Just ask the players who have to cover him every day in practice.

"He’s got a big body and he knows how to put his body in front of you and place the ball," said senior Trovon Reed, a former Auburn wide receiver now playing cornerback. "He’s just a guy waiting on his turn, waiting on his breakout time. He’s going to shock the world."


Justin Ferguson is Bleacher Report's lead Auburn writer. Follow him on Twitter @JFergusonAU. All quotes were obtained firsthand unless otherwise noted. All recruiting rankings and information courtesy of 247Sports. All stats courtesy of CFBStats.com.

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Biggest Dark-Horse Contenders for the 2014 Heisman

Jameis Winston, Marcus Mariota and Braxton Miller are easy picks to win the 2014 Heisman Trophy. However, this season's college football crop boasts several under-the-radar talents capable of stealing the spotlight.

Who will be this year's Heisman dark horse? Watch B/R's experts break down a few possibilities.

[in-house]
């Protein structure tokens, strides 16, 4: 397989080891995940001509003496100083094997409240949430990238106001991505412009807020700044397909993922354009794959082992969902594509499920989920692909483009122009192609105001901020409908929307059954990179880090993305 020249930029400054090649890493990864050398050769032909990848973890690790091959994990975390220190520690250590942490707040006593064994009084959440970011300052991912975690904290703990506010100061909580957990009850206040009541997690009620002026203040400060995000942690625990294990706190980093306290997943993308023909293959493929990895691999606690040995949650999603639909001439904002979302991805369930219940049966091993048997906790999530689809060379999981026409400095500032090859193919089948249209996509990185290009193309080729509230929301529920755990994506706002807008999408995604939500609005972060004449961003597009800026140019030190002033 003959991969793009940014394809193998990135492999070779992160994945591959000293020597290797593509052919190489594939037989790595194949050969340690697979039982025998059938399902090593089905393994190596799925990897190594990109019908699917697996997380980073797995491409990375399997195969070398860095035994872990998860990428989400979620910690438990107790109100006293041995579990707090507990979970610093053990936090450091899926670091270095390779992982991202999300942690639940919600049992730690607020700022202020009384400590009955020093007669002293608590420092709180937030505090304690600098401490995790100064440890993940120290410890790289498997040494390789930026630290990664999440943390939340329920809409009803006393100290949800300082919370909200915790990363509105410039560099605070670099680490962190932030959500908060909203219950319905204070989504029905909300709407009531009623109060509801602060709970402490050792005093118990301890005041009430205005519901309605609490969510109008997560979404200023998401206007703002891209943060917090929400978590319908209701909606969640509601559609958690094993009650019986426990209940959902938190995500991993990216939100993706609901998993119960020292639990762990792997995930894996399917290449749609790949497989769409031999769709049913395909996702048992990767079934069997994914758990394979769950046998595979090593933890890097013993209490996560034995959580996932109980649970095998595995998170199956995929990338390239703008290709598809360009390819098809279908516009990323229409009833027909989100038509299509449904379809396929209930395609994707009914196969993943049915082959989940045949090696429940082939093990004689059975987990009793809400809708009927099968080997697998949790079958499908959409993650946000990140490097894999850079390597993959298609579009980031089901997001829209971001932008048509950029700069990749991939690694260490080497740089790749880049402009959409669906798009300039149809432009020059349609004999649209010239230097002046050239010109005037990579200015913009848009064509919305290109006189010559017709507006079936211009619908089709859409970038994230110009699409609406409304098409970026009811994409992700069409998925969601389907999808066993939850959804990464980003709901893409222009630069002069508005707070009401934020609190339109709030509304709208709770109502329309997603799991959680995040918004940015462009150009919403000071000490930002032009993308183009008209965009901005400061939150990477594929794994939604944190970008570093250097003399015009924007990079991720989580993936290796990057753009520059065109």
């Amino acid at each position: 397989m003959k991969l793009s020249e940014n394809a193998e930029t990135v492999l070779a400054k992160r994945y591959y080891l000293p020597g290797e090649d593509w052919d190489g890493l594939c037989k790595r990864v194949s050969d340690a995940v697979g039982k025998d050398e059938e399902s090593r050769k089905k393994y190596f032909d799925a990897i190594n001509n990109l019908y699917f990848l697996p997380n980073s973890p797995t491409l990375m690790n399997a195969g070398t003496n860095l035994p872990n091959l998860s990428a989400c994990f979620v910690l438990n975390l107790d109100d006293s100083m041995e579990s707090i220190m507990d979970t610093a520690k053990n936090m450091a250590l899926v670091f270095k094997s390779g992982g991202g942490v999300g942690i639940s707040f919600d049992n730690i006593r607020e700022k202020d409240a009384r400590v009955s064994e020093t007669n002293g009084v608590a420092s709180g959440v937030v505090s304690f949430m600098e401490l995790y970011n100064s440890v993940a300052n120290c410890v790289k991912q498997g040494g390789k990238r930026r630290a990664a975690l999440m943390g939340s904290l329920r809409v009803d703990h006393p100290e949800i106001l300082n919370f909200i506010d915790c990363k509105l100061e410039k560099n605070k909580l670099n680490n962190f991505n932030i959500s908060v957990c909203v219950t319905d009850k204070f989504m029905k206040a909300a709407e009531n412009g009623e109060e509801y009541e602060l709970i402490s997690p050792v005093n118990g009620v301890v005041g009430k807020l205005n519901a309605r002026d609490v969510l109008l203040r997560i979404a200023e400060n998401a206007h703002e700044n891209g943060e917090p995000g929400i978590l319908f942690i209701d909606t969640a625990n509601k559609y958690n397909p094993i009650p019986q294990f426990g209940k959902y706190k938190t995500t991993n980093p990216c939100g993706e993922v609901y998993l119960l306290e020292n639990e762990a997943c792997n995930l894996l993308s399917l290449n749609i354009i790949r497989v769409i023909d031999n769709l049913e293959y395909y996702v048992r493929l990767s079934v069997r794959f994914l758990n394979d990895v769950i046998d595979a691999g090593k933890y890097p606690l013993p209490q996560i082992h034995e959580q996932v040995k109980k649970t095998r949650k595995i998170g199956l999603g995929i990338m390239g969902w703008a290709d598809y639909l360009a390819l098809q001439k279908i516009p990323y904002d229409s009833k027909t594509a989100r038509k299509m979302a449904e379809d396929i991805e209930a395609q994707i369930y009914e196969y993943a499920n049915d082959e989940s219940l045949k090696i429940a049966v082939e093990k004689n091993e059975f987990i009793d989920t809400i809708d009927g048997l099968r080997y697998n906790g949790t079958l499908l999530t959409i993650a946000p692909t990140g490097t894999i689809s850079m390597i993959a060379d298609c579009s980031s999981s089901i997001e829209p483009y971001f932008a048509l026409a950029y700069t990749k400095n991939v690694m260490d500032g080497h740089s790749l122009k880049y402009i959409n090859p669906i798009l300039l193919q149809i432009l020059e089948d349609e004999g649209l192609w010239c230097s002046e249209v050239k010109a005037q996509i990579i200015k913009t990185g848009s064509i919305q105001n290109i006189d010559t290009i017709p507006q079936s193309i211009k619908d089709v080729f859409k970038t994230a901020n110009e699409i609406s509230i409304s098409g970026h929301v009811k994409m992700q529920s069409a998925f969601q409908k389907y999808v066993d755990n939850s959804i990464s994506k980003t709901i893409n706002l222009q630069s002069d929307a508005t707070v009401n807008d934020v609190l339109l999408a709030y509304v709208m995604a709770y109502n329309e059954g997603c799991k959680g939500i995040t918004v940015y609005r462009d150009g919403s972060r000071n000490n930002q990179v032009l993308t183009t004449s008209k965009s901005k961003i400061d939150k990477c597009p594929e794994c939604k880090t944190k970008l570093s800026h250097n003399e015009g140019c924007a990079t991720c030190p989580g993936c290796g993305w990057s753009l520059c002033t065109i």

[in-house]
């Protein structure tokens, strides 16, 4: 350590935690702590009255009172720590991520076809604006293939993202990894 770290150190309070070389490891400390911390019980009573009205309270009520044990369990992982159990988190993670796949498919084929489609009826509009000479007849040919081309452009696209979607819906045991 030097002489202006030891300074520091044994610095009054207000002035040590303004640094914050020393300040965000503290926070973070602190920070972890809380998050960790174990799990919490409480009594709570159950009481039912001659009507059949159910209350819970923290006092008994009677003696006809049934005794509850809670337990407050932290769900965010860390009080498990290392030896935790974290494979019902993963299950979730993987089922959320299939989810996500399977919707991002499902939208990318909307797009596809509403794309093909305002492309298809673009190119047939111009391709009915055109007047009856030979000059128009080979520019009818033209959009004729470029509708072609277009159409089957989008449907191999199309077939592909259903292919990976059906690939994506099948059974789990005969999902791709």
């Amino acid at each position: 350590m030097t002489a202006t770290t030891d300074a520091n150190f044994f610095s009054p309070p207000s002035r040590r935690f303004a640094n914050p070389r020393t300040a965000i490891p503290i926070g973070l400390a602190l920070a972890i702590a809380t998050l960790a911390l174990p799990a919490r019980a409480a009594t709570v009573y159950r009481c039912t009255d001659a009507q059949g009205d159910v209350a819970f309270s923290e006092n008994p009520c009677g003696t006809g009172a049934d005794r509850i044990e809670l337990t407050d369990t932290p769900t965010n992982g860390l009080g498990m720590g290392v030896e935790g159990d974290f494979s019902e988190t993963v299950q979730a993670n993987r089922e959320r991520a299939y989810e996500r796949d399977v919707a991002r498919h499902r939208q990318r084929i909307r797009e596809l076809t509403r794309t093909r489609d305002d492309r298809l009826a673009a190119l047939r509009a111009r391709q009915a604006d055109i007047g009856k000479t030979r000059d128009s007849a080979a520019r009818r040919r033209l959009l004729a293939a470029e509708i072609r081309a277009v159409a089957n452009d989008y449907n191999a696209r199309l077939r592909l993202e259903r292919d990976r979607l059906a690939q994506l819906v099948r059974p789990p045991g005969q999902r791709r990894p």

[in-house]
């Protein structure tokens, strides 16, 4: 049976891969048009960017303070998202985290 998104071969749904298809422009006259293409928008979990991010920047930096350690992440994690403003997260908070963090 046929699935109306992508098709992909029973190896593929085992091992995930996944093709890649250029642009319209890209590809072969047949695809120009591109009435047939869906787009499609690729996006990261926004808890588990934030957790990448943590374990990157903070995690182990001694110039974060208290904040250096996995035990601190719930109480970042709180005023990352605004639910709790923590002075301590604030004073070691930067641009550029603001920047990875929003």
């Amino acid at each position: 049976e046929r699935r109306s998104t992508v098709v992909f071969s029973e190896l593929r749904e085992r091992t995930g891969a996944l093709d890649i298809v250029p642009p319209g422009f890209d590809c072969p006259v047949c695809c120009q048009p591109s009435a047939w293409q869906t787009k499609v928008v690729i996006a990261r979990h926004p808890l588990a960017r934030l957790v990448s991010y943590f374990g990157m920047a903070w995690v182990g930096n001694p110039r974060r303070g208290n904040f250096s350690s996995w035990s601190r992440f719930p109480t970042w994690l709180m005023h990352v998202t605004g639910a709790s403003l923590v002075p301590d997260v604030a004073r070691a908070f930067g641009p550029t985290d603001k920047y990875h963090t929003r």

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Boise State Will Wear Orange Helmets for Game Against Ole Miss in 2014

The Boise State Broncos are known for their blue uniforms and blue turf, but they will have a bit of a different look when they take the field against Ole Miss this season.

On Aug. 28, the Broncos and the Rebels will battle in the Georgia Dome, and the Boise State players will be sporting new orange helmets.

The players loved the new helmets.

This isn't the first time that Nike has come up with a new helmet for the Broncos. Boise State has worn both a blue helmet and a black helmet in the past with similar designs.

[BSU Recruits, Boise State Broncos

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Nebraska Football: How Huskers Will Survive Latest Player Injuries, Suspensions

The first week of fall camp wasn't perfect for the Nebraska football team. By the time the second week rolled around, the Huskers faced three season-ending injuries and one suspension.